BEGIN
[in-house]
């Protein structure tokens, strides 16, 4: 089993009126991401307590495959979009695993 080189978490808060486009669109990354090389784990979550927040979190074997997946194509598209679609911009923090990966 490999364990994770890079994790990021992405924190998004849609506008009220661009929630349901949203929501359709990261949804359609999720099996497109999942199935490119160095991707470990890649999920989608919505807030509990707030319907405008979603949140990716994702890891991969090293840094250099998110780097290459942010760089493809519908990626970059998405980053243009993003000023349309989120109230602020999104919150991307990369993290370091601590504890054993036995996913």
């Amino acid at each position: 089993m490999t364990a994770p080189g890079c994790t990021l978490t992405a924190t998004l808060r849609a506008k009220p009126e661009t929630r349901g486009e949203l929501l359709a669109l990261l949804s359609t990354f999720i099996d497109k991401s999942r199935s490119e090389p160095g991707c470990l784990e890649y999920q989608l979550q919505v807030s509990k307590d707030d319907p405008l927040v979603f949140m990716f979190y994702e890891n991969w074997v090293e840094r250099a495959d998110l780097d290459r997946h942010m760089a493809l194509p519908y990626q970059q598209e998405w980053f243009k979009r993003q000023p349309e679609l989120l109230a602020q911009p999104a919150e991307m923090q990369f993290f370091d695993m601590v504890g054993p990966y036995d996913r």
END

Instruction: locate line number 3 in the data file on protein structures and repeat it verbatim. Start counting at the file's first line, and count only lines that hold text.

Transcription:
């Amino acid at each position: 089993m490999t364990a994770p080189g890079c994790t990021l978490t992405a924190t998004l808060r849609a506008k009220p009126e661009t929630r349901g486009e949203l929501l359709a669109l990261l949804s359609t990354f999720i099996d497109k991401s999942r199935s490119e090389p160095g991707c470990l784990e890649y999920q989608l979550q919505v807030s509990k307590d707030d319907p405008l927040v979603f949140m990716f979190y994702e890891n991969w074997v090293e840094r250099a495959d998110l780097d290459r997946h942010m760089a493809l194509p519908y990626q970059q598209e998405w980053f243009k979009r993003q000023p349309e679609l989120l109230a602020q911009p999104a919150e991307m923090q990369f993290f370091d695993m601590v504890g054993p990966y036995d996913r």